With the recent emergence of best-ball popularity among fantasy professionals and more casual players, everyone needs differentiation between players good for regular leagues and those who will win best-ball leagues. With best-ball leagues starting on Yahoo! for the first time this year for free or cash, accessibility and popularity will explode through the largest fantasy football format. best-ball relies on splash players who turn out monster weeks, especially at receiver. While a player like Amari Cooper might frustrate weekly, he will flourish under the best-ball formats as his sub 30-yard games will disappear. Here are two stacks that will frustrate any player or lose you the league in lineup setting leagues but will win you best-ball leagues.
Drew Brees will likely perform right at average draft position in lineup setting leagues this year, if not a little lower due to the higher run-to-pass percentage the team uses and the addition of Latavius Murray, who is considered a better goal line back than Ingram. This addition will likely take touchdowns away from Brees in addition to the fact that his play has fallen off. The defense has also been improving which means the need to pass has been lowered for Brees compared to the 30th-ranked defenses he was used to earlier in his career.
The good news for Brees in best-ball is the insane home/road split for his stats will not matter. Brees in the Superdome last year would have been the QB2 behind only Patrick Mahomes. His road ranking was very poor as usual. Jared Cook and Michael Thomas are also bigger boom-or-bust players than they get credit for. Brees also has the luxury of playing in the NFC South and especially against Tampa Bay. If you look at the weekly strength of schedule you will see Brees plays multiple games against Top-10 easiest opponents but also gets a lot of Top-10 hardest games with no real middle ground.
Jared Cook is the definition of a best-ball tight end also. Cook had four games of more than 100 yards last year but also nine games of less than 35 yards, which limits his viability in lineup setting leagues when you are just trying to beat one opponent at a time. Pairing Cook with a more consistent tight end such as Austin Hooper in the later rounds would be a good move to limit his floor. Adding a third tight end any time you draft your first tight end outside the Top-3 is a good idea. Jimmy Graham and Jordan Reed are great late-round targets to pair with a mid-grade tight end.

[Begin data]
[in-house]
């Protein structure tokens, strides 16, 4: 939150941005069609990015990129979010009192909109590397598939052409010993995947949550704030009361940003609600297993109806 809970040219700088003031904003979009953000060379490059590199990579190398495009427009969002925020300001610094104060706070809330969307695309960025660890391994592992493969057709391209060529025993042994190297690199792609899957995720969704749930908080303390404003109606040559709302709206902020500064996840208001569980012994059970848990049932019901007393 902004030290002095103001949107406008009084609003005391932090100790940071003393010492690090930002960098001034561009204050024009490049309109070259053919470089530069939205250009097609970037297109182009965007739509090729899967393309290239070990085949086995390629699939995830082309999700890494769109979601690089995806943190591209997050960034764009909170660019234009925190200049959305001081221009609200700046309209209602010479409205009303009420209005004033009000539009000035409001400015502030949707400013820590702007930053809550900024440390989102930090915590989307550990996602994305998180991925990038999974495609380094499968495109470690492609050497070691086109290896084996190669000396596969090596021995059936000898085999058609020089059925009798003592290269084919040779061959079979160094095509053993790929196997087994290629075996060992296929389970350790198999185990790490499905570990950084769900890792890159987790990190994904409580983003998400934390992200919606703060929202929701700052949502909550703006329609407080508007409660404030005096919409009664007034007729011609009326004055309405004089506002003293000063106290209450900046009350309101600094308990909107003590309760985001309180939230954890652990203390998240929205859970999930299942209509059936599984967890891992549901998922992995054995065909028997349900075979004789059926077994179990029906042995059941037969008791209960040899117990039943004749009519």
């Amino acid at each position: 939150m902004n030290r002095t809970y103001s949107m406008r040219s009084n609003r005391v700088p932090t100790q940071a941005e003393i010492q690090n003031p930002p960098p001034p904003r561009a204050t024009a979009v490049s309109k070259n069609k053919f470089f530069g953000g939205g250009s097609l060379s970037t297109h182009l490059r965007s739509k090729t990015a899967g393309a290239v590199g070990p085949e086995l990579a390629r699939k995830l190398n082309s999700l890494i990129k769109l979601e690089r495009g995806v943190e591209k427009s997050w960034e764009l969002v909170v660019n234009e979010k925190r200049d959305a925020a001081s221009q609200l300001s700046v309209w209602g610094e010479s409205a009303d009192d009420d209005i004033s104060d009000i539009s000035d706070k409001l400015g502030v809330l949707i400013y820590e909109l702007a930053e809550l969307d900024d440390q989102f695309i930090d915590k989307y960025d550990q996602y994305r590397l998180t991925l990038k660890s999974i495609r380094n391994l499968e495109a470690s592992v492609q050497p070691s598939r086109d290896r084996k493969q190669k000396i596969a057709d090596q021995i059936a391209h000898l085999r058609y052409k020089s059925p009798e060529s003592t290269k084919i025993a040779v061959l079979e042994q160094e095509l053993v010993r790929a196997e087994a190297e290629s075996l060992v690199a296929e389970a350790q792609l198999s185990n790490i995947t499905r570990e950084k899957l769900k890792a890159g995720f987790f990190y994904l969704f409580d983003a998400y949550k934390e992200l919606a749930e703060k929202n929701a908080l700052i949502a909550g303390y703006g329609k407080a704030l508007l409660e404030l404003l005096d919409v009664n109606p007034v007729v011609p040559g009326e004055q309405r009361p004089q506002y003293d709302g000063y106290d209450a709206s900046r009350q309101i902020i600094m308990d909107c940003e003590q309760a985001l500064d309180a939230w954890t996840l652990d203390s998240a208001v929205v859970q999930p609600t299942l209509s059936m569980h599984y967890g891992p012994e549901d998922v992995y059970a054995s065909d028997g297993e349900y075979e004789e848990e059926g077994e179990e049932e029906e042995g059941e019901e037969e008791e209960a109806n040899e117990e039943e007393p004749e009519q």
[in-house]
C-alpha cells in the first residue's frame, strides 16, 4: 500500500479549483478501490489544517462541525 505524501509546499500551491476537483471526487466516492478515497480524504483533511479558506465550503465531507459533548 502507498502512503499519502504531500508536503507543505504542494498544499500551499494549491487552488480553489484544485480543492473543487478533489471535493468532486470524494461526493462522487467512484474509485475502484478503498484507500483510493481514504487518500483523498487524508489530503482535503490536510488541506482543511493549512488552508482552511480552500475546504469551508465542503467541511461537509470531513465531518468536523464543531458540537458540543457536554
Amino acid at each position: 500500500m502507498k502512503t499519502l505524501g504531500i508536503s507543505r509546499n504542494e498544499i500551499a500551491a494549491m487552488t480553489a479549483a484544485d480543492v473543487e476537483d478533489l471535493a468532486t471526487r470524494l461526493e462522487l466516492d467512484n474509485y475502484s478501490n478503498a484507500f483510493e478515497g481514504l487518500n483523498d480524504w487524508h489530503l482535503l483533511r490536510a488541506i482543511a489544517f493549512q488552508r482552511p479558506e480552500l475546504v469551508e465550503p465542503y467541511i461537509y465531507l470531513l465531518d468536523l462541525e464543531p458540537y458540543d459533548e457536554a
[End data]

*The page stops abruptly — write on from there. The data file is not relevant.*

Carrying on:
Michael Thomas should give more people pause in lineup setting leagues at his current second round average draft position. He is essentially a rich man’s Amari Cooper when you look at the weekly statistics and could be considered the best wide receiver in the league for best-ball formats due to his production style. He will have 10 receptions with 129 yards against Atlanta one week and play at home against Atlanta a few weeks later and have four catches for 38 yards. He had five weeks with less than 50 yards last year but of course flashes the weeks of 180 and 211 yards. If you draft your team with a larger amount of receivers and with safer receivers, the structure of your team will allow for league winning potential which is your only option in best-ball. Marvin Jones, Tyler Boyd, and Golden Tate (despite suspension) would be good bench targets at average draft positions to help relieve many of Thomas’ worst weeks.
I had to speak of the devil here and talk about the poster child for best-ball. Dak Prescott is the definition of consistency yearly as he has finished Top 12 in points per game every year in the league and has had six rushing touchdowns the last three years as well. Although I believe both Prescott and Cooper are undervalued according to current average draft position, both would frustrate if used week-to-week but both should have better seasons this year. Amari Cooper finished the year with three performances of less than 32 yards and no touchdowns. That sounds terrible for any receiver, and professionals such as Sean Koerner advocate against his use in lineup-setting leagues, citing the fact that you only need to beat one player each week. But of course, you have to look at his week-winning weeks of 34 fantasy points and 44 points and a lesser 23-point game before the trade.
Cooper would dominate in best-ball when combined with safer receivers typically found in the later rounds as discussed above along with throwing darts at players such as Marquez Valdes-Scantling, Geronimo Allison and John Brown. Prescott has not been much better for consistency as almost every quarterback outside if the Top 5. Drafting three mid-to-low tier quarterbacks in best-ball is recommended due to the inconsistency of the position and Prescott is no exception. He had 10 games in which he threw one or no touchdowns and eight games of less than 220 yards. Although this was improved after Cooper joined the team, these games still happened. Prescott does not have a history of throwing many touchdown passes but will have the occasional blow up game with his arm and feet. Capturing one of those rushing touchdown games will help with the ceiling. Pairing Prescott with a safer quarterback in Philip Rivers and another dangerous quarterback in Josh Allen would be a good strategy. Having rushing quarterbacks are great for best-ball.